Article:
Few reggae artists from the last few years have been as hard working and prominent in the genre, while still being as charismatic and down to earth as these three guys from Brooklyn, New York. New Kingston is passionately admired by not only their hardcore fans, but each and every band as well. Their touring history is just mind boggling to say the least, with support from Rebelution, The Dirty Heads, Tribal Seeds, Pepper, SOJA and every reggae rock band under the sun.
New Kingston’s second full studio album titled Kingston University dropped this week in early February and it’s among the trios finest efforts at pairing reggae with R&B and hip hop. This pairing, which New Kingston dubbed as “Reggae Crossover”, is the core and lifeblood of the bands success.
Kingston University should be a great addition to your collection…
Kingston University is a great continuation of their first album In the Streets, which released three years prior. The sound, tone and overall style set in Kingston University varied a bit from track to track, which is not necessarily a negative thing at all, but merely showcasing that there is indeed much talent in the band’s musical spectrum.
Our “must listens” from the album include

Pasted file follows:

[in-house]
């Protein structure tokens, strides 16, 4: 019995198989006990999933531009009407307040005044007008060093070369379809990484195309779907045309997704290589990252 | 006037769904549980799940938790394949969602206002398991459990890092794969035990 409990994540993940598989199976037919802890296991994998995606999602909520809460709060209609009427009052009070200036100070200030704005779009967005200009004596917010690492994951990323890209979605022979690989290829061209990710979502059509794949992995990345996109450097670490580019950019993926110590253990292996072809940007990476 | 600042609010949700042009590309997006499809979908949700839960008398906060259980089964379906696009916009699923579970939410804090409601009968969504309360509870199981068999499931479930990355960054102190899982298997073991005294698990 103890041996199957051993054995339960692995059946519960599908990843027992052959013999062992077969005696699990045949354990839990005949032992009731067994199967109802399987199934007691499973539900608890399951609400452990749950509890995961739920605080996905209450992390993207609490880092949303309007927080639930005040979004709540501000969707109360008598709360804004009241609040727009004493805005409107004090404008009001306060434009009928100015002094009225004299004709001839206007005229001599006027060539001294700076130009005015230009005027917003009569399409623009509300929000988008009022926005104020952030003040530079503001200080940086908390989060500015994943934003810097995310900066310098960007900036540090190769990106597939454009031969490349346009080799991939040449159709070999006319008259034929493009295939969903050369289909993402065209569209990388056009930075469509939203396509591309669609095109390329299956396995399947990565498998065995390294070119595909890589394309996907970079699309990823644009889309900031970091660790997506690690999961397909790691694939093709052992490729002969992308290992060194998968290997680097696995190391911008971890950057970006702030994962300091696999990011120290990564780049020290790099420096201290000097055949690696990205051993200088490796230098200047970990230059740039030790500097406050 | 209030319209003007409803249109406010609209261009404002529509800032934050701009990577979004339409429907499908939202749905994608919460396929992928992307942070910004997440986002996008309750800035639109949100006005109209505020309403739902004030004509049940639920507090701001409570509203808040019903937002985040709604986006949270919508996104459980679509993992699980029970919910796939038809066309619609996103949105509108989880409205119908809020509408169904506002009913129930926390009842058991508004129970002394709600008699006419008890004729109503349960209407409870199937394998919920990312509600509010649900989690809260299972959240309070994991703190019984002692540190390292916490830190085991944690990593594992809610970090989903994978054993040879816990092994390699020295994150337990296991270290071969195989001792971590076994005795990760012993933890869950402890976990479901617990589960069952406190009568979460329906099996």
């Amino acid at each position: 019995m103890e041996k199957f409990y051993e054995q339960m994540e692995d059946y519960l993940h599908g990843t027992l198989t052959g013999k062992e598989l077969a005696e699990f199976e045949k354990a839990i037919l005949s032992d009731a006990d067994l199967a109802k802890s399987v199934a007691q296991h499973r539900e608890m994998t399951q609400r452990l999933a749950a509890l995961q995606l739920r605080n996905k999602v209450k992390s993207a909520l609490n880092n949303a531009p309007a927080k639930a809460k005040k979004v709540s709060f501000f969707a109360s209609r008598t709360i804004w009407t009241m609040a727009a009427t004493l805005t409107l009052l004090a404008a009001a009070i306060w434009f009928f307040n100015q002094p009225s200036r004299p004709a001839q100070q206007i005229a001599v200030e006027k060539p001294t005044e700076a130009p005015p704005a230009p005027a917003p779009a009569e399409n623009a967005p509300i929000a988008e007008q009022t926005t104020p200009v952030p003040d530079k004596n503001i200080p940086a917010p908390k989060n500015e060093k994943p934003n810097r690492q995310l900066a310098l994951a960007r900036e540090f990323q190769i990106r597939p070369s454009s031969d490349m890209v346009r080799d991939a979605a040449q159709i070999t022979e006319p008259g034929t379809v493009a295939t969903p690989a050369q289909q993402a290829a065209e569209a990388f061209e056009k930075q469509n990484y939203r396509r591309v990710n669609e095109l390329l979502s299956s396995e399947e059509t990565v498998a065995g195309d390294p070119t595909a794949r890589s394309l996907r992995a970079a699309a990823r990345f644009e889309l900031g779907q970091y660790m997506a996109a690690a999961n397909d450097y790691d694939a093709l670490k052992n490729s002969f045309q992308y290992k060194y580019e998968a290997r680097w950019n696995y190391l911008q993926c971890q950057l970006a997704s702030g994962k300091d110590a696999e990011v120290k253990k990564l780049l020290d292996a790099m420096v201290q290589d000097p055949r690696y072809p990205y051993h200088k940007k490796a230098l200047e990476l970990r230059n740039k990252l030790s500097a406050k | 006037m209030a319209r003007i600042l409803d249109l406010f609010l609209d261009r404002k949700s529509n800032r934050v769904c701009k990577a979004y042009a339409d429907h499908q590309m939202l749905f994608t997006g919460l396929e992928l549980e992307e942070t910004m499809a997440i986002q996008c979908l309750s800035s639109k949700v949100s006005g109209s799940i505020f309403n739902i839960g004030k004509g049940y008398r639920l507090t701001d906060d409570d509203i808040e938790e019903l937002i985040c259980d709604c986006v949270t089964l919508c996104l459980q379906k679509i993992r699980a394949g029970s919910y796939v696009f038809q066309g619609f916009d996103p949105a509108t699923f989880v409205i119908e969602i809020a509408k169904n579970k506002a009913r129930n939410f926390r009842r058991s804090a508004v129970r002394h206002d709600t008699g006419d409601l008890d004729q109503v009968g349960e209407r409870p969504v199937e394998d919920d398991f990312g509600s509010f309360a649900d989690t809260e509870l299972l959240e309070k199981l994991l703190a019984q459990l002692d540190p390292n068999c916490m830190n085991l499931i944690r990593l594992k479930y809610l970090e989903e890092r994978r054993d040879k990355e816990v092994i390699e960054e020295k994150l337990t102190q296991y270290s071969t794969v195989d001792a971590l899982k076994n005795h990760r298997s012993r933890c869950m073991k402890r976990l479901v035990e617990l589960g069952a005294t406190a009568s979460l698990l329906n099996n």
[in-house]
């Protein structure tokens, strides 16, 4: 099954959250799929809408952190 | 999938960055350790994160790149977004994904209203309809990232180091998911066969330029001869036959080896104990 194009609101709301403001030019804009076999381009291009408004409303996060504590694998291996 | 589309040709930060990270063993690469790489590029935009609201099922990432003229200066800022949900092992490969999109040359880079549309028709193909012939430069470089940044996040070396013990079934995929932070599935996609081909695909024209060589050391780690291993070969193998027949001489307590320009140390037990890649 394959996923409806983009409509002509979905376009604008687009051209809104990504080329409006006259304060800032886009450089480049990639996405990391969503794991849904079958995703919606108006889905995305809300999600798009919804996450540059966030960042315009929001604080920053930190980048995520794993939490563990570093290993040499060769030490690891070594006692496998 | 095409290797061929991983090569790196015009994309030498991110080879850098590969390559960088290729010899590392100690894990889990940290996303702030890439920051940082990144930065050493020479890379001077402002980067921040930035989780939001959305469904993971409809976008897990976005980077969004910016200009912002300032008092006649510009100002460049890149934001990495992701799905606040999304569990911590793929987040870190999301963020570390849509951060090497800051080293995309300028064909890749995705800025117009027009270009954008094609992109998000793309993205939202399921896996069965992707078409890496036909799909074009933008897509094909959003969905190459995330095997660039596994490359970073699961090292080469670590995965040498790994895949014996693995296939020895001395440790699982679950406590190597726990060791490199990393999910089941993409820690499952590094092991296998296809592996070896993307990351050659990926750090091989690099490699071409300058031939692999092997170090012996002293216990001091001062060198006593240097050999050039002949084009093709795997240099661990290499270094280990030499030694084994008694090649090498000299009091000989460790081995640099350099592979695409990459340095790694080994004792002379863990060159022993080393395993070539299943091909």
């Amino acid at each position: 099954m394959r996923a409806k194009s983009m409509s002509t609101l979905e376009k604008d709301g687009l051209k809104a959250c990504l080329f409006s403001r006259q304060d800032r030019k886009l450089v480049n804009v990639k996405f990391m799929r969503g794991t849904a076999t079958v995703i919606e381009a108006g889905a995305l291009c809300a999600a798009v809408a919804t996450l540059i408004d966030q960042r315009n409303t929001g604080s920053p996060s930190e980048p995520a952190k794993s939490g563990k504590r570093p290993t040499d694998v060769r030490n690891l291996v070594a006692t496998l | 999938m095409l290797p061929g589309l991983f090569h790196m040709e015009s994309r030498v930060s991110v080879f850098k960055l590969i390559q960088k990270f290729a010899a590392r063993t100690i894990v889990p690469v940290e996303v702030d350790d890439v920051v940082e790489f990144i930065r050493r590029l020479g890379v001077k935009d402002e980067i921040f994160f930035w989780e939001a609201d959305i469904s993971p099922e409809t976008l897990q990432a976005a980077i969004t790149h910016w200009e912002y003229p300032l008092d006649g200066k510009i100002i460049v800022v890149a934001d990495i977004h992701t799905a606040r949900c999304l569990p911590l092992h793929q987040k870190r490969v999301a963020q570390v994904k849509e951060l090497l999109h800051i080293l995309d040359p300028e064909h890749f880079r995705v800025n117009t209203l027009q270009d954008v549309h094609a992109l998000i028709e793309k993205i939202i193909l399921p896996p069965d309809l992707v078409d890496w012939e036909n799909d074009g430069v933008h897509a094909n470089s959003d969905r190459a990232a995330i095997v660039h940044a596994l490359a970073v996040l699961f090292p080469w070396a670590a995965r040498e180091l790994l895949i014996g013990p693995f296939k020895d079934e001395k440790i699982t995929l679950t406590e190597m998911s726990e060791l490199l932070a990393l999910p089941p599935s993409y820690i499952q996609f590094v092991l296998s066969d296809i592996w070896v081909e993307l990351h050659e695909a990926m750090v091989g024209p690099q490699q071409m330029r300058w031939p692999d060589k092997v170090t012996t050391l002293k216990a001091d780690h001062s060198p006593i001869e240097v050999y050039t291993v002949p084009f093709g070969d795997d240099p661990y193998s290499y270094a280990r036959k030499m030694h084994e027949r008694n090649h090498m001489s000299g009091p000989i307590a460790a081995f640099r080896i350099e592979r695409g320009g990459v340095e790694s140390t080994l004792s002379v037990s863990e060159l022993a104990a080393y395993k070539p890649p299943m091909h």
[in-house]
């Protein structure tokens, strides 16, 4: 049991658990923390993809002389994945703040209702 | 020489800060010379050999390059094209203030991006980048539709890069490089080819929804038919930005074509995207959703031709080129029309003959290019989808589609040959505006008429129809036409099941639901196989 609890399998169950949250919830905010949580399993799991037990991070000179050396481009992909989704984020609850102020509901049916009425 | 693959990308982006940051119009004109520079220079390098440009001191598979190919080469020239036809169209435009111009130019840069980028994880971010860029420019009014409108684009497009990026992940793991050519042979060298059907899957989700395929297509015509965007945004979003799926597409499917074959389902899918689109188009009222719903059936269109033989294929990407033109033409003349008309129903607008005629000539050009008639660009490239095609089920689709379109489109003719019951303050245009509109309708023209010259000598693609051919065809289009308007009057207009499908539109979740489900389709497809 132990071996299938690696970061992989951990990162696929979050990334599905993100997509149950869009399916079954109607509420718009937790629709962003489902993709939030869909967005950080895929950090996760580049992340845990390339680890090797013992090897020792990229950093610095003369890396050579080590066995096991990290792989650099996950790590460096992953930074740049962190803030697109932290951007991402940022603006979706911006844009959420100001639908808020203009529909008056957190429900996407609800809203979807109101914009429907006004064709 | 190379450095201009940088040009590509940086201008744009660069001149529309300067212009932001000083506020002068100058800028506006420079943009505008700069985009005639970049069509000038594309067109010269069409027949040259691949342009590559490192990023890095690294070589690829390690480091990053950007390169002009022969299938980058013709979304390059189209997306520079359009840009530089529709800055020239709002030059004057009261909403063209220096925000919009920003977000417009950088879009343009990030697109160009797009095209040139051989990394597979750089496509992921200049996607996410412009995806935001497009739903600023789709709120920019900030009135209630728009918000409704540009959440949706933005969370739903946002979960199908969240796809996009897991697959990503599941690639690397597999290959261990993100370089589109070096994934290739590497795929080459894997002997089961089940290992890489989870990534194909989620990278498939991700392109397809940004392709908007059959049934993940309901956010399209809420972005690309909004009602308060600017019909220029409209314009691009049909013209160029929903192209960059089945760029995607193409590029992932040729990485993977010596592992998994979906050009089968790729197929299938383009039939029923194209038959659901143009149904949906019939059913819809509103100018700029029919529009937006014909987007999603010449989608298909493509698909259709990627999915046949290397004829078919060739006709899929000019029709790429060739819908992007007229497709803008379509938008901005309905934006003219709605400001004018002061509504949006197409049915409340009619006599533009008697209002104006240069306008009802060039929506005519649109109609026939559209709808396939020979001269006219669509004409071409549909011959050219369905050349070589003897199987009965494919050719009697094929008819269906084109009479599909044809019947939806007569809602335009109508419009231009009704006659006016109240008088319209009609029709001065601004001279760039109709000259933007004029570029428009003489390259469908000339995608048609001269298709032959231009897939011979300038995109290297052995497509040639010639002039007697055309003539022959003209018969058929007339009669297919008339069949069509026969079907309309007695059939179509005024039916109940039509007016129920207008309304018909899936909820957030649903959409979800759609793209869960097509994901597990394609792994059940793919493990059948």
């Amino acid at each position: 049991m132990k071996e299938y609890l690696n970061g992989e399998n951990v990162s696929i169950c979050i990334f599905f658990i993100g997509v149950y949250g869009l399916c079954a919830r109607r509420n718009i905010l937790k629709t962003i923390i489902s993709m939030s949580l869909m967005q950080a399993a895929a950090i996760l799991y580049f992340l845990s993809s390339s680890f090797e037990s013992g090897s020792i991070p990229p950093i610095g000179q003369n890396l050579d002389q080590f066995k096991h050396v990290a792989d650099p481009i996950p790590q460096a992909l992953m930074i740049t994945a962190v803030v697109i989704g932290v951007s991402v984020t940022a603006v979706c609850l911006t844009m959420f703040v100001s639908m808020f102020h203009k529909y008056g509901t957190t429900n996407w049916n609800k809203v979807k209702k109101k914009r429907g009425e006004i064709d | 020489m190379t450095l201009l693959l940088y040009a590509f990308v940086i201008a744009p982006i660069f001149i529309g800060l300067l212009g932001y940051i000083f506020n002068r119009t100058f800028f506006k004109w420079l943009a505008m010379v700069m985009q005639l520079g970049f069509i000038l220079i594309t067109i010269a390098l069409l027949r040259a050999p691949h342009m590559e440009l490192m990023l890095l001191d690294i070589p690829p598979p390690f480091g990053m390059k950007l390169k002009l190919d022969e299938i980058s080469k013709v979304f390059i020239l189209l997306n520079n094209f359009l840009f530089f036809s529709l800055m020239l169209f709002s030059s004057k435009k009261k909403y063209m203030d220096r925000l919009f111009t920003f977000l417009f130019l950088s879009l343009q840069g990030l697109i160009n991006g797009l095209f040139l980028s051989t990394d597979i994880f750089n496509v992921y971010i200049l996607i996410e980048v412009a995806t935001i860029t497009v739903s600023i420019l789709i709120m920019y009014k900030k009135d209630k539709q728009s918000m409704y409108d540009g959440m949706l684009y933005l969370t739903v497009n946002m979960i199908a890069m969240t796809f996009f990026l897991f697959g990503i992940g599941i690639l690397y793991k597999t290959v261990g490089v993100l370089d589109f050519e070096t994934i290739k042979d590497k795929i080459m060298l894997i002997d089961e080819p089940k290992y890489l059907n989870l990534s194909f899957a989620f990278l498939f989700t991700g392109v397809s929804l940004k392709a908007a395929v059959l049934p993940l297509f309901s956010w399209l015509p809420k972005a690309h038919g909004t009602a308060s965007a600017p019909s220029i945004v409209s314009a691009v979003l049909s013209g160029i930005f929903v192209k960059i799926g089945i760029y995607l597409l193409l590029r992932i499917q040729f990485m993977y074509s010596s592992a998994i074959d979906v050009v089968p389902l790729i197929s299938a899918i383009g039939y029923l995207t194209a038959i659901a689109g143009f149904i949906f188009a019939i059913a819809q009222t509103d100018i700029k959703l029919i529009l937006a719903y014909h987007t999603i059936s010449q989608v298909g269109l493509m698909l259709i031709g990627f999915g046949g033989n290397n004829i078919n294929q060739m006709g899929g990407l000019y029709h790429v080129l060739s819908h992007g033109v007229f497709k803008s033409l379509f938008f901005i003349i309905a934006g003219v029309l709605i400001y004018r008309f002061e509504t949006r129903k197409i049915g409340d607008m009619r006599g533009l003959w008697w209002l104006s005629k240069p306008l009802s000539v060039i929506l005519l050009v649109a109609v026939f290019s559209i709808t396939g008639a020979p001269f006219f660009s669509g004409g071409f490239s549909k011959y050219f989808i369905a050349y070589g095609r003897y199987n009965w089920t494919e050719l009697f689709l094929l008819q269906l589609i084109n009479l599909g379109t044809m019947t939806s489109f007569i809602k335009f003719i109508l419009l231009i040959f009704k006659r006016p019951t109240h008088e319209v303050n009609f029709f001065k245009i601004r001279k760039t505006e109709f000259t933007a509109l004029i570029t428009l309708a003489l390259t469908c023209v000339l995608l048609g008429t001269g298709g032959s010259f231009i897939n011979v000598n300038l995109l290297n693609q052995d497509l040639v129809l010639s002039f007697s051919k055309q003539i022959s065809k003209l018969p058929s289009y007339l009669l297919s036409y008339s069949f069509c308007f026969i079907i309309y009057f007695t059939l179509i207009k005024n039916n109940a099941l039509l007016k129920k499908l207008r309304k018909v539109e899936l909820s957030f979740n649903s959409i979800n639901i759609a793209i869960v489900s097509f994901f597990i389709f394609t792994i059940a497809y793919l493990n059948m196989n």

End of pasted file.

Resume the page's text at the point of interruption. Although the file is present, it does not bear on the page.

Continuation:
“Life” Right off the bat, the leading track off the 14 song album perks up the ears with a lyrically and musically harmonious number to life’s struggles. The track is very well produced and truly illustrates the talents of the three Brooklyn boys.
“La La La” from track number seven has a much more R&B emphasis, although still reggae dominant. Lyrically, this track is exceedingly smooth with a very catchy chorus that has you singing throughout the day.
We were very excited to hear that New Kingston, after three years, released a new album. Kingston University should be a great addition to your collection as well as being a part of your everyday rotation. The tour crazy kids really do have something good going for them and it makes us extremely happy to see them doing so well.
Released February 5, 2013 • Ineffable Records
Disclaimer: All views presented in this album review are those of the reviewer and not necessarily those of Top Shelf Music.